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Shridhar Rangayan talks about the journey of Kashish Film Festival – South Asia’s biggest LGBTQ film festival

Rangayan talks about the salient aspects of the festival to Senior Journalist JYOTHI VENKATESH in an exclusive interview with Cine Blitz.



Sridhar Rangayan | Photo: Punit Reddy

With Pride month around the corner, this year marks the 14th Edition of the renowned Kashish film festival. The four-day long festival will screen some great LGBTQ-themed movies by filmmakers across the world between 7 to 11 June 2023 at Liberty Cinemas, Mumbai. Founder-Festival Director of South Asia’s biggest LGBTQ film festival KASHISH film festival talks about the salient aspects of the festival to Senior Journalist JYOTHI VENKATESH in an exclusive interview with Cine Blitz.

How has the festival evolved over a period of years?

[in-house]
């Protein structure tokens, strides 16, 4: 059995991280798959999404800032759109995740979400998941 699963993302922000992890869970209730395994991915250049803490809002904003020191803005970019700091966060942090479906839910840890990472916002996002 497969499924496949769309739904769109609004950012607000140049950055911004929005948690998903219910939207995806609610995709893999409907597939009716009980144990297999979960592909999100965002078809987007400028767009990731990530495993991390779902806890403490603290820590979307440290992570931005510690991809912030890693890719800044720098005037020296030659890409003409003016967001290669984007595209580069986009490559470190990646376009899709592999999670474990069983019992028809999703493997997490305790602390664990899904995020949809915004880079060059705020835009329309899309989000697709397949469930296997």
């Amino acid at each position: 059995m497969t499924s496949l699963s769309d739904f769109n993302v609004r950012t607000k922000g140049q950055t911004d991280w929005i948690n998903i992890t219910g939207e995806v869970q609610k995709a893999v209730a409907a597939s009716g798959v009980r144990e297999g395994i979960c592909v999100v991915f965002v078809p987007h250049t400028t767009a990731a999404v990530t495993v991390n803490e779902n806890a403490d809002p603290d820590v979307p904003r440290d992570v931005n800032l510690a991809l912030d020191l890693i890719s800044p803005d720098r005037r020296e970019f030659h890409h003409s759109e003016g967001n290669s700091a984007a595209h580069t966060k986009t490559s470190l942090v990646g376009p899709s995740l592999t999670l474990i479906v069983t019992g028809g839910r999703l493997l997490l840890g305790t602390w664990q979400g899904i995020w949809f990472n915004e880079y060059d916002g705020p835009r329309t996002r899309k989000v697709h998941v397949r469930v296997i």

KASHISH Mumbai International Queer Film Festival was started in 2010 after the reading down of Sec 377 by the Delhi High Court on one screen at PVR Cinema of 125 seats, and the crowds we witnessed queuing up for the shows were humungous. Then we shifted to Cinemax theatre with a 235-seater capacity before finding our true home at Liberty Cinema with around 1200 seats and we pretty much fill it up choc-a-block on the opening, closing, and many prime shows. Imagine the thrill of watching an LGBTQ+-themed film on the big screen among 1200 people cheering and clapping for it. KASHISH over the years has grown to become South Asia’s biggest LGBTQ+ film festival and one of the most important film festivals in India which people look forward to every year.